A second possibility is that the effect of the unpredictable component of atmospheric forcing is underestimated leading to an underestimation of ensemble spread. Vitart et al. (2003) have shown that the ECMWF coupled model does not faithfully represent Madden–Julian oscillations (MJOs) that are thought to influence El Niño (e.g., McPhaden 1999; van Oldenborgh 2002). Vitart (2003) has shown that the poor representation of the MJO is linked to atmospheric model deficiencies.

Another problem with our forecasts is the damping of the amplitude of interannual variability (Anderson et al. 2003). That is, as the coupled model forecasts run forward in time, there is an overall tendency for the amplitude of SST anomalies to reduce. This can be seen in Fig. 7b, which shows the rms amplitude of Niño-3 as a function of forecast lead time. The model amplitude is based on the individual model integrations, not the ensemble mean. This damping is believed to be due primarily to weak interannual surface wind variability in the atmospheric model (Anderson et al. 2003; Vitart et al. 2003). A consequence of the damping of the model interannual variability might be to reduce the ensemble spread that would otherwise exist in a perfect forecasting system with realistic initial errors.

Note that in both of these examples, model error did play an important role in leading to an underestimated ensemble spread. But a further straightforward explanation for the gap between the ensemble estimate of expected errors and the level of errors actually observed is that model errors are also degrading the forecasts. Indeed, we know that there are many sources of model errors in the coupled model, of types and magnitudes that might be expected to cause significant forecast errors. As a simple example from this paper note that in Fig. 4 the model and observations have different patterns of interannual variability at the equator, with the maximum of equatorial variability in the model clearly shifted away from the coast and towards the central Pacific (see also Anderson et al. 2003 for a thorough discussion of some of the model errors implicated in attempts to hindcast the 1997 El Niño). If model errors are reduced and the forecasts improved, then the gap between ensemble spread and forecast error will be reduced. Although we cannot quantify the total impact of model error on forecast skill, we believe that a forecasting system based on a near-perfect model would have a considerably reduced rms forecast error and an increased ensemble spread.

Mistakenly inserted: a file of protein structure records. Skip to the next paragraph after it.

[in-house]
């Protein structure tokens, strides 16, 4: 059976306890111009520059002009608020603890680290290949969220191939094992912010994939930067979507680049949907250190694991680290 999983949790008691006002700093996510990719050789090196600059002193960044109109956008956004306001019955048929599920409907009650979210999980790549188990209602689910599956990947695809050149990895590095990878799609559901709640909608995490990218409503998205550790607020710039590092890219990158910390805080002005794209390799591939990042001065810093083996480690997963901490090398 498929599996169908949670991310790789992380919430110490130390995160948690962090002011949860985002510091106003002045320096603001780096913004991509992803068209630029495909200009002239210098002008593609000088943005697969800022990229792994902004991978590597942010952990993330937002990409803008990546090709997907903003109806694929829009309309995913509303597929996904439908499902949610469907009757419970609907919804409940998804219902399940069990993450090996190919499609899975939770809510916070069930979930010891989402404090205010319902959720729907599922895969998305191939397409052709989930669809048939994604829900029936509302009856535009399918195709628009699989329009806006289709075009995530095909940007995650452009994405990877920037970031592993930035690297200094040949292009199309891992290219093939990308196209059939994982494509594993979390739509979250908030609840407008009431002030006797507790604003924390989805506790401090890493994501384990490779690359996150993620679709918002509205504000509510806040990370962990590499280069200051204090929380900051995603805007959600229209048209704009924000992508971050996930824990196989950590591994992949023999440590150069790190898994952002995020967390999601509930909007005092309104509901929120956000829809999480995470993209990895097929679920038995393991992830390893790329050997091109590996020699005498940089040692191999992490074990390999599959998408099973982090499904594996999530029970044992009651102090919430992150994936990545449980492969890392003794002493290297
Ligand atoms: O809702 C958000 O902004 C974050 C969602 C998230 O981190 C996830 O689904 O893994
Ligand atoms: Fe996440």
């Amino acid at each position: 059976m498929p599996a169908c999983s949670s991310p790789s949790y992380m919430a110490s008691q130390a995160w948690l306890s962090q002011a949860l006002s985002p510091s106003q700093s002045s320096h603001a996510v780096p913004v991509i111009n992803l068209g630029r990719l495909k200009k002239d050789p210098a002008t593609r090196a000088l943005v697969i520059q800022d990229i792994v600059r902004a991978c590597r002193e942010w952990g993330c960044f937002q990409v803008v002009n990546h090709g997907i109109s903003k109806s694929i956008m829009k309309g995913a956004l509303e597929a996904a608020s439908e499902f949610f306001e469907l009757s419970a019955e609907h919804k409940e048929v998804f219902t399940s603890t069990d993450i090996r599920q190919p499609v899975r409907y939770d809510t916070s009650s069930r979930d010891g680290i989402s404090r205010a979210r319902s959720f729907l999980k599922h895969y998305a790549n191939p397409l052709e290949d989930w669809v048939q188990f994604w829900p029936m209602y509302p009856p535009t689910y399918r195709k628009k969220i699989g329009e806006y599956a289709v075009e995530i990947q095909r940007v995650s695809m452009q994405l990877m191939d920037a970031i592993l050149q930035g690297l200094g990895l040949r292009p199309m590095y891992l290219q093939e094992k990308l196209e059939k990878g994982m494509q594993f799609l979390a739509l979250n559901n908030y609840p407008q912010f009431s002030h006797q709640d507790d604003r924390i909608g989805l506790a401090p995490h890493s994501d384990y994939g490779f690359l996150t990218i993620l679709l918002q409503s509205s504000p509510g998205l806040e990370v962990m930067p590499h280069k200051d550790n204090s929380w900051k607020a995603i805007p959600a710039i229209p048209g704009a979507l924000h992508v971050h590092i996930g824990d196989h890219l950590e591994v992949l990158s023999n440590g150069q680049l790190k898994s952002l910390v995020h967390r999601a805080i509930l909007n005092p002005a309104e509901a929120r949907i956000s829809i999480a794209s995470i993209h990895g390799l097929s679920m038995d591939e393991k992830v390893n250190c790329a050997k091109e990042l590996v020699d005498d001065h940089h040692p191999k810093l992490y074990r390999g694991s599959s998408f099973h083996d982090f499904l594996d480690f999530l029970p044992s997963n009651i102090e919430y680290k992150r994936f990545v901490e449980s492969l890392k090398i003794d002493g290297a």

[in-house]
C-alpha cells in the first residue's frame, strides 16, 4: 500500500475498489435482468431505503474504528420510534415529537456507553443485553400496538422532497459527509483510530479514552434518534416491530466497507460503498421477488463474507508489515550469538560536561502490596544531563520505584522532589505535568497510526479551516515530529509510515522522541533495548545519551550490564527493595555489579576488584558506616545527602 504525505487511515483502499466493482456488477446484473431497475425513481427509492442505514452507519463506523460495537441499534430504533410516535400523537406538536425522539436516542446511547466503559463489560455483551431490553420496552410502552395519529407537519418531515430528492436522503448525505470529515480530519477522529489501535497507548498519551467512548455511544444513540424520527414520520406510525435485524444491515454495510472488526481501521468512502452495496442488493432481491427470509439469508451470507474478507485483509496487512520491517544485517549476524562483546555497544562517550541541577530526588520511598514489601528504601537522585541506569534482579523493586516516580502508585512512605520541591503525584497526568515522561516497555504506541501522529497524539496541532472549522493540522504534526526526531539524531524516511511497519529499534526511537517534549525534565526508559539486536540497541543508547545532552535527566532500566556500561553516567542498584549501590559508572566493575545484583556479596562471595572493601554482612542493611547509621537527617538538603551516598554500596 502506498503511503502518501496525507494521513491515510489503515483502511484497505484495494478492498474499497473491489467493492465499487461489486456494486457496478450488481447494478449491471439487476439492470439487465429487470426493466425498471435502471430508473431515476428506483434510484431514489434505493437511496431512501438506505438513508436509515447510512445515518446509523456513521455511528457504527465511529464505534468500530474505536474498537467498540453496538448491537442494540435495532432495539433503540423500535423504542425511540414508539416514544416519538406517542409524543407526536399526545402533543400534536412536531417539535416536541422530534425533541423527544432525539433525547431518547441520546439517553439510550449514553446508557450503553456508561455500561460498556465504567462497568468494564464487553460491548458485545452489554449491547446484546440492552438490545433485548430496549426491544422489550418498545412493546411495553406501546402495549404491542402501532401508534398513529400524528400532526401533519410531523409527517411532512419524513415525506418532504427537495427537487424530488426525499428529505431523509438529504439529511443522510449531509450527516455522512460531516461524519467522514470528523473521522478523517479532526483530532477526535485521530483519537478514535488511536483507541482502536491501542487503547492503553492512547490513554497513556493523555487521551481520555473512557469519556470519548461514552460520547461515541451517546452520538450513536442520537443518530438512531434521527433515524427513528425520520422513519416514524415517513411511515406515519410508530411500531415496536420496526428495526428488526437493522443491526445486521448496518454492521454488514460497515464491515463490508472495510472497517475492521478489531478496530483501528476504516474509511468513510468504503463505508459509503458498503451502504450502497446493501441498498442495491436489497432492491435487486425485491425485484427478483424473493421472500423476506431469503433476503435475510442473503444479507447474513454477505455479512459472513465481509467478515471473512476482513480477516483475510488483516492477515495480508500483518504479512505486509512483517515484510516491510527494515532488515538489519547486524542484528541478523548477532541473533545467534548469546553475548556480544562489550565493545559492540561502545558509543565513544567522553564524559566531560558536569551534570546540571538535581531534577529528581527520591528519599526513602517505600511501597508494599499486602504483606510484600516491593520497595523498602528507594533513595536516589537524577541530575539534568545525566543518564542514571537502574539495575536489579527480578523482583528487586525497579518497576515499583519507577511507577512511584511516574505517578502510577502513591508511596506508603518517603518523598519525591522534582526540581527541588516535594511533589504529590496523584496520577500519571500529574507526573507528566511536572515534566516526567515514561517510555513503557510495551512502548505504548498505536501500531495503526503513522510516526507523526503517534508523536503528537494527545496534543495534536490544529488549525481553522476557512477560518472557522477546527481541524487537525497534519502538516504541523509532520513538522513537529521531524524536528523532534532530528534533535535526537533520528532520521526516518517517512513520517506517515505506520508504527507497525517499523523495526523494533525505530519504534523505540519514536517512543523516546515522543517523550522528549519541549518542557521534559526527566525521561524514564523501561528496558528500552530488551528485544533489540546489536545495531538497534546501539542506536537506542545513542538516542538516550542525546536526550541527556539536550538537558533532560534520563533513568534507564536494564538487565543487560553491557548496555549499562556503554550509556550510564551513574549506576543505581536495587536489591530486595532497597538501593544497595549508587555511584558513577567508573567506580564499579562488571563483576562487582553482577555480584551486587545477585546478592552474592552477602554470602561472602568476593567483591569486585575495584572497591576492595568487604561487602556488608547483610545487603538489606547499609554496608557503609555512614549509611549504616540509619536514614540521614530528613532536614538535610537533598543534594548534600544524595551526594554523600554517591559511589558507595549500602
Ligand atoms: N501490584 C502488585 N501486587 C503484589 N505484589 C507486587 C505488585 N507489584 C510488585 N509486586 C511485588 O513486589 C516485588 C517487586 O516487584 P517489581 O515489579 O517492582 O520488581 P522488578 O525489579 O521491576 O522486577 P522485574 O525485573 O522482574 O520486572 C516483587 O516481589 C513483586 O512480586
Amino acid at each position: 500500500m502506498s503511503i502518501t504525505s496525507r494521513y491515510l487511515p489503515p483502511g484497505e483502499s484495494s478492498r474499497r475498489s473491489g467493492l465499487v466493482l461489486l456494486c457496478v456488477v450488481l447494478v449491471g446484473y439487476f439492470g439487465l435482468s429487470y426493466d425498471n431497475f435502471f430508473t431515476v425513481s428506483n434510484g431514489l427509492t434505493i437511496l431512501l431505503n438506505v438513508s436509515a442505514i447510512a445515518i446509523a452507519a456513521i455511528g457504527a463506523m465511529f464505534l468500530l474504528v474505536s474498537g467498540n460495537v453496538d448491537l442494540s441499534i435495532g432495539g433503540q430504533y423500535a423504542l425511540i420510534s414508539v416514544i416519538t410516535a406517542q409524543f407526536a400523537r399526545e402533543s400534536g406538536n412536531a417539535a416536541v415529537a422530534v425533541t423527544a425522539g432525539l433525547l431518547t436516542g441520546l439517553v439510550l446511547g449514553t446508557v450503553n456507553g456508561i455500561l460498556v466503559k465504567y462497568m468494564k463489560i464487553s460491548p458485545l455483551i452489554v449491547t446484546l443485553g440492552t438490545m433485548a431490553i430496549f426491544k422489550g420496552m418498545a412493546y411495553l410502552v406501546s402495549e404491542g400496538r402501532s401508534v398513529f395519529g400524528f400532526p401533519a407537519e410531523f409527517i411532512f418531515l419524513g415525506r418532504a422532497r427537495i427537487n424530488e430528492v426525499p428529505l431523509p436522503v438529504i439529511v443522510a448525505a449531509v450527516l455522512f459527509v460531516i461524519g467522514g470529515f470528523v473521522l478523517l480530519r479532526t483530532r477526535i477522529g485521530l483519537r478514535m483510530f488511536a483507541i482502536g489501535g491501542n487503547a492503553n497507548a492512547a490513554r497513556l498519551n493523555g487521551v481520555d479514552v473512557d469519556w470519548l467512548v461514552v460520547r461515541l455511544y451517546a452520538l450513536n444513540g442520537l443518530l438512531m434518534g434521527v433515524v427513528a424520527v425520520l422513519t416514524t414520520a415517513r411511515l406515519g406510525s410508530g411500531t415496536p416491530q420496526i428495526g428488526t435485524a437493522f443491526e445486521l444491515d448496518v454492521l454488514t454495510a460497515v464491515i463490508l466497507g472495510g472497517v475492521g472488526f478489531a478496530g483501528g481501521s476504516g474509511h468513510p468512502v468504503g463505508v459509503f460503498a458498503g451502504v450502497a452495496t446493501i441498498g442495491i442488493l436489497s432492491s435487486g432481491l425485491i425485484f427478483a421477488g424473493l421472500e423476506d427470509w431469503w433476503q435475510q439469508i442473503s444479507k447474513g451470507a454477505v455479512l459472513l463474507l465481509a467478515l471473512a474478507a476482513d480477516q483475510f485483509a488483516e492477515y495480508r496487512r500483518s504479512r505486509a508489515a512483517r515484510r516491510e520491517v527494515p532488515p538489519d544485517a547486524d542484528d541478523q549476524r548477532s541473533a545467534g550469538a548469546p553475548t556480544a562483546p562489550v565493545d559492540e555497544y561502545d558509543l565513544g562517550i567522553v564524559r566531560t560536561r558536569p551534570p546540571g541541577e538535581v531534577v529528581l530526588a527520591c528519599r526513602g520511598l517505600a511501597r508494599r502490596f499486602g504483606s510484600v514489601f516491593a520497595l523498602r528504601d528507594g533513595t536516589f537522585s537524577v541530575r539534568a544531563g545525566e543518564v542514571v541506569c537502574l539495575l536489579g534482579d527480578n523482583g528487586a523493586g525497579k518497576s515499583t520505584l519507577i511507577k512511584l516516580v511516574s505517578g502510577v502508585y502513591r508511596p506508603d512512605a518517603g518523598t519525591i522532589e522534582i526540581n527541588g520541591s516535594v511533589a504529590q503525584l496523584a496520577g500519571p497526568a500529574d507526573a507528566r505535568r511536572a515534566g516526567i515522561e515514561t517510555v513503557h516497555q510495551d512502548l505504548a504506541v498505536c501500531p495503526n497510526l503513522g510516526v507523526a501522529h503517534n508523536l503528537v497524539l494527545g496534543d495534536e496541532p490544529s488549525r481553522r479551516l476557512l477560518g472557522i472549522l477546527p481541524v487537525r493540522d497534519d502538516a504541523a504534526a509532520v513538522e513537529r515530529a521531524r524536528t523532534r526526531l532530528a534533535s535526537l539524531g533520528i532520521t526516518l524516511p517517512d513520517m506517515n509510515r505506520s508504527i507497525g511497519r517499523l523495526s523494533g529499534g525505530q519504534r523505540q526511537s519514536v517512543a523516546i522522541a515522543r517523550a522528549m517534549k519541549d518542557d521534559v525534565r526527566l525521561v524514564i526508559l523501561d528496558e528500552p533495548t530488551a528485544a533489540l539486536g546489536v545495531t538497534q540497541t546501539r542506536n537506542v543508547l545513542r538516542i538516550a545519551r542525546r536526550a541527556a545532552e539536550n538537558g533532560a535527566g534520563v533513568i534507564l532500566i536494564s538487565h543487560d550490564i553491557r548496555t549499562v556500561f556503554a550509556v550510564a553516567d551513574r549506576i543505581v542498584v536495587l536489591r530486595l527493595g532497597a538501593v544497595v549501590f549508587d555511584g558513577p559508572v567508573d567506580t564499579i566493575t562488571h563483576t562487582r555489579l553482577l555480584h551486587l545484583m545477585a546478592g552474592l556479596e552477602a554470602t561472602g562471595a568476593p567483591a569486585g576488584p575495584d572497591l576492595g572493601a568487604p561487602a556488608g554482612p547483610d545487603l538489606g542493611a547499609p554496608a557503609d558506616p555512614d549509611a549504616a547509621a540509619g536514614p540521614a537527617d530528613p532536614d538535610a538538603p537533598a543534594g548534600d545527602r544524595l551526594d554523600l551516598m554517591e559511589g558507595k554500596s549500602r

With a perfect model, predictability estimates depend on adequate sampling of the uncertainty in the initial conditions and in the directions of maximum error growth. The results presented in this section suggest that the seasonal forecasting system is far from this perfect model hypothesis: the mismatch between forecast error and ensemble spread is dominated by model errors affecting both the accuracy of the forecasts and the size of the ensemble spread. Therefore, methods to sample model error (multimodel or others) are a priority when designing future strategies for ensemble generation in seasonal forecasting.

b. Spread/skill relationships